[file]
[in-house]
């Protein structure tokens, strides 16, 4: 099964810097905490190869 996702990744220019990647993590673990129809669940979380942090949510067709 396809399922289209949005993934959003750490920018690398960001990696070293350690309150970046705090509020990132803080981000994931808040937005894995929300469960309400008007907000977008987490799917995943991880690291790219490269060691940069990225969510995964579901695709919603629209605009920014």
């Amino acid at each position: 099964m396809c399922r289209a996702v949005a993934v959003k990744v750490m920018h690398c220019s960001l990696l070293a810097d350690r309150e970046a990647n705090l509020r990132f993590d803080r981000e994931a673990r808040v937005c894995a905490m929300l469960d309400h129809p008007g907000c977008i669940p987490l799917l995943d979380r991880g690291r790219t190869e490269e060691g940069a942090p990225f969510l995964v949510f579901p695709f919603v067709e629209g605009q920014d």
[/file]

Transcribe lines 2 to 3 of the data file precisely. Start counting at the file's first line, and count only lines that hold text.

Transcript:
């Protein structure tokens, strides 16, 4: 099964810097905490190869 996702990744220019990647993590673990129809669940979380942090949510067709 396809399922289209949005993934959003750490920018690398960001990696070293350690309150970046705090509020990132803080981000994931808040937005894995929300469960309400008007907000977008987490799917995943991880690291790219490269060691940069990225969510995964579901695709919603629209605009920014």
């Amino acid at each position: 099964m396809c399922r289209a996702v949005a993934v959003k990744v750490m920018h690398c220019s960001l990696l070293a810097d350690r309150e970046a990647n705090l509020r990132f993590d803080r981000e994931a673990r808040v937005c894995a905490m929300l469960d309400h129809p008007g907000c977008i669940p987490l799917l995943d979380r991880g690291r790219t190869e490269e060691g940069a942090p990225f969510l995964v949510f579901p695709f919603v067709e629209g605009q920014d």